States, PM take first steps to disability scheme: experts respond

Prime Minister Julia Gillard and state premiers during a press conference at Parliament House in Canberra, Friday, Dec. 7, 2012 after the Council of Australian Governments meeting. AAP Image/Alan Porritt

The Council of Australian Governments (COAG) today announced it had signed an intergovernmental agreement for the first stage of a National Disability Insurance Scheme.

According to a communique released today:

“COAG reaffirmed its ongoing commitment to a National Disability Insurance Scheme (NDIS) by signing an intergovernmental agreement for its first stage. The agreement provides the foundation for all governments to work together to develop and implement the initial phase of the NDIS. The lessons learned in implementing the first stage will inform governments about proceeding to a full scheme by:

a. setting out shared roles and responsibilities for working collaboratively on the policy for a full scheme;

b. establishing the new Standing Council on Disability Reform, with representation from all jurisdictions, which – from 1 January 2013 – will be responsible for making decisions and formulating advice on matters arising from the launch and related to the transition to a full scheme; and

c. setting in place arrangements for the review and evaluation of the first stage which will inform the transition to a full scheme.”

The communique highlighted yesterday’s agreement between the Commonwealth and the New South Wales Governments to establish the full NDIS in New South Wales by 1 July 2018.

Here are some expert responses to the news:

Associate Professor Simon Darcy, Co-Director Cosmopolitan Civil Societies Research Centre, University of Technology, Sydney.

The COAG agreement is a tremendous starting point for addressing the well-documented unmet need of people with disability. The first stage will be critical in developing the detail to be able to implement the full scheme.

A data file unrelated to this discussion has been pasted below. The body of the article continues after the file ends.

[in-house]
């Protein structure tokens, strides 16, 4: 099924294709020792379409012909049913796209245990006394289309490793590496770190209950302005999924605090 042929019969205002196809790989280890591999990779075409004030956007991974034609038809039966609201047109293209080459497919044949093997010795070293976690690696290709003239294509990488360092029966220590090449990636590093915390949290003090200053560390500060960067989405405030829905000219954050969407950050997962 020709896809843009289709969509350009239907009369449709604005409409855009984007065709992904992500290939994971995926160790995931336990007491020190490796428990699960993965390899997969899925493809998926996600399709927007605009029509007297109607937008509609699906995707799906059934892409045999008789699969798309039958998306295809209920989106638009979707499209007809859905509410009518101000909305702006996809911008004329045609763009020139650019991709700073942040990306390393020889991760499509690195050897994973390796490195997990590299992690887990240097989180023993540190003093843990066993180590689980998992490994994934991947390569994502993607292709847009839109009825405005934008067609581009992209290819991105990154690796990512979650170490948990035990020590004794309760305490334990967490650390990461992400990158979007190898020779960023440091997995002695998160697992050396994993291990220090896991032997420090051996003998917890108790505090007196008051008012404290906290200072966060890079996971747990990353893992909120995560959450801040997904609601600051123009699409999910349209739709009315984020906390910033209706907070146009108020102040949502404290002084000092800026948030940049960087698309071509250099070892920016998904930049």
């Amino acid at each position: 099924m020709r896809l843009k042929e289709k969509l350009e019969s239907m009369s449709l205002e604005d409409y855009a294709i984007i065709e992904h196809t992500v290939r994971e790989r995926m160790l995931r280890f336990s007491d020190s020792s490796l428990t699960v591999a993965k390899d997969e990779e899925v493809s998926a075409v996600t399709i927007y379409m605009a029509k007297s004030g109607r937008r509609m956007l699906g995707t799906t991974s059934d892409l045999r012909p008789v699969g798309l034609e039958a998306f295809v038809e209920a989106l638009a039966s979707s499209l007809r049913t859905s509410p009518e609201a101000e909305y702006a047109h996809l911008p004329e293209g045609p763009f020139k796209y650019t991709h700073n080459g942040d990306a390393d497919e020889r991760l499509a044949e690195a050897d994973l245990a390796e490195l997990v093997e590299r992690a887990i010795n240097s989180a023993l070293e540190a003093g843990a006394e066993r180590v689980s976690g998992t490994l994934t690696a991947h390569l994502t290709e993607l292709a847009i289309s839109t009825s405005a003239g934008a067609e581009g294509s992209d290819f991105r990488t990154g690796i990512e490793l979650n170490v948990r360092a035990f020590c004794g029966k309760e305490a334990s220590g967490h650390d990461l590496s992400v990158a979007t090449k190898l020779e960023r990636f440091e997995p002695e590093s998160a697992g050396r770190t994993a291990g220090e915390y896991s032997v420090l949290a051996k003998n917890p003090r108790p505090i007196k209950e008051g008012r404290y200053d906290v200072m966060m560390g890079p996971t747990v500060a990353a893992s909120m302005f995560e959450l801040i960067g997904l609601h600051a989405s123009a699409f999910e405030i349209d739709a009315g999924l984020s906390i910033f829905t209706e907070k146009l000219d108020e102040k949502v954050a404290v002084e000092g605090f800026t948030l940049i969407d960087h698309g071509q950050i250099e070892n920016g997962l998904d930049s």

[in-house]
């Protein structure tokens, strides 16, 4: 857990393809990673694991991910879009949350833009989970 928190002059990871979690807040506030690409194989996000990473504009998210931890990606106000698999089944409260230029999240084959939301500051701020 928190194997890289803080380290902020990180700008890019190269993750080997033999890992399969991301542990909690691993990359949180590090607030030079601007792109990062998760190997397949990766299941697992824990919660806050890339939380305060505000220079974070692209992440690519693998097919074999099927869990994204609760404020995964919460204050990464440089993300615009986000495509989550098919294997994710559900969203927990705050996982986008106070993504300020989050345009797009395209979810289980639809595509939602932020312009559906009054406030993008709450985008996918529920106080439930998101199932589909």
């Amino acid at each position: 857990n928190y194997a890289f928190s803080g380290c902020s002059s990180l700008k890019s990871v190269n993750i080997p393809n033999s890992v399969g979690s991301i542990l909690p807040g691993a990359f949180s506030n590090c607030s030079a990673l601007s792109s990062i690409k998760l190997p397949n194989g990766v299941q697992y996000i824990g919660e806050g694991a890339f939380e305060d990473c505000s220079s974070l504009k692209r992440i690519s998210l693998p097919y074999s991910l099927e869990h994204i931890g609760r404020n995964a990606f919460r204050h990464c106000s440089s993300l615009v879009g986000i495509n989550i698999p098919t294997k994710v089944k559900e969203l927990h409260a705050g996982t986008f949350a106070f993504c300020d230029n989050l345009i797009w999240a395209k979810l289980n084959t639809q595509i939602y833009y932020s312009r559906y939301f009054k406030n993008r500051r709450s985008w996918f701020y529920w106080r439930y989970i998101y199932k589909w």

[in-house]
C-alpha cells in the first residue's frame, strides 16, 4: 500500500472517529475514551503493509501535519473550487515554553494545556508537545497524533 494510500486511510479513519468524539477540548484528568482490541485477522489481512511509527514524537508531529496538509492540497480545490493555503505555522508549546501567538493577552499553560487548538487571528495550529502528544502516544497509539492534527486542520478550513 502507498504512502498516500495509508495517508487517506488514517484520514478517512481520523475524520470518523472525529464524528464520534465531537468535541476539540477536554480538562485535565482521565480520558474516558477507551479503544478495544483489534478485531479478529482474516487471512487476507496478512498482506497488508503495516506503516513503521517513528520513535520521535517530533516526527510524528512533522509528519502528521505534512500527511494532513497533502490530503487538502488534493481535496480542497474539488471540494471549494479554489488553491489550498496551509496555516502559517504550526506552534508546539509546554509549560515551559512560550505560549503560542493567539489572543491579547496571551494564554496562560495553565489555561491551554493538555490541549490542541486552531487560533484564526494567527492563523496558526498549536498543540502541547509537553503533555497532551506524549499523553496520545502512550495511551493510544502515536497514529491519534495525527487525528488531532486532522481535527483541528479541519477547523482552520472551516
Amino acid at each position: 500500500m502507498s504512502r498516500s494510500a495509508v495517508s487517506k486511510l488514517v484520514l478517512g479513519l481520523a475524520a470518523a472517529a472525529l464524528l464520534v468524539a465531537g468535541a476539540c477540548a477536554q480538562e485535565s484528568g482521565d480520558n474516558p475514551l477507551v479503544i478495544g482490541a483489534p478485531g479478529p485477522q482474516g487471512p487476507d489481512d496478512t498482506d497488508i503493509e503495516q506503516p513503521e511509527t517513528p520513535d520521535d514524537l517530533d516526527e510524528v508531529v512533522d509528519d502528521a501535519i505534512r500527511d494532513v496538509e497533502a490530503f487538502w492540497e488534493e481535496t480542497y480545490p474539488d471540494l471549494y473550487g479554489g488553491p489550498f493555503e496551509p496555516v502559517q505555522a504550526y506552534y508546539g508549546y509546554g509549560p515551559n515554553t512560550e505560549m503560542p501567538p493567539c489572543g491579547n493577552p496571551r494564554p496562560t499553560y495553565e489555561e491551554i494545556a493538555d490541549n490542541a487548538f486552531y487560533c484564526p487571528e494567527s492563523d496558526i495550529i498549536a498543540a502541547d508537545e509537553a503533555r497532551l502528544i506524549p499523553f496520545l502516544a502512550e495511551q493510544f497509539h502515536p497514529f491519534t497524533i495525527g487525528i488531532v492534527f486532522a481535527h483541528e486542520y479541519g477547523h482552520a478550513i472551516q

Disability is not a simple construct. There is an inherent complexity to understanding people across mobility, vision, hearing and cognitive disabilities and their respective support needs for social participation.

The NDIS, for the first time, provides an Australia-wide approach to understanding an individual’s needs, providing them with the resources to have these needs met in an independent, dignified and equitable manner – no matter whether they are born with a disability or traumatically acquire their disability over their lifetime.

Let’s hope the vision of the signing of this agreement at COAG can be realised in order to unlock the human potential that people with disability could offer Australian society.

Leanne Dowse, Co-ordinator of Bachelor of Social Science, Policy Studies at the University of New South Wales

We just have been following the debate in the US where disability activists are devastated because the US senate has just voted not to ratify the UN Convention on the Rights of People with Disabilities on the grounds that might be a back door to abortion rights.

Here, now our government is taking the plunge toward this massive scheme meant to ensure equity but in a sense what it’s really doing is saying we will just move the next step along – and potentially, if it all looks too hard, it might not happen.

There’s never been any really detail on how it will work. The proof will be in the pudding.

There’s this ongoing consultation about what’s going to happen but one of the things we know from the ways that governments consult on disability legislation, is that they agree to keep on negotiating forever.

It’s one step closer to surety but we are still a long way off.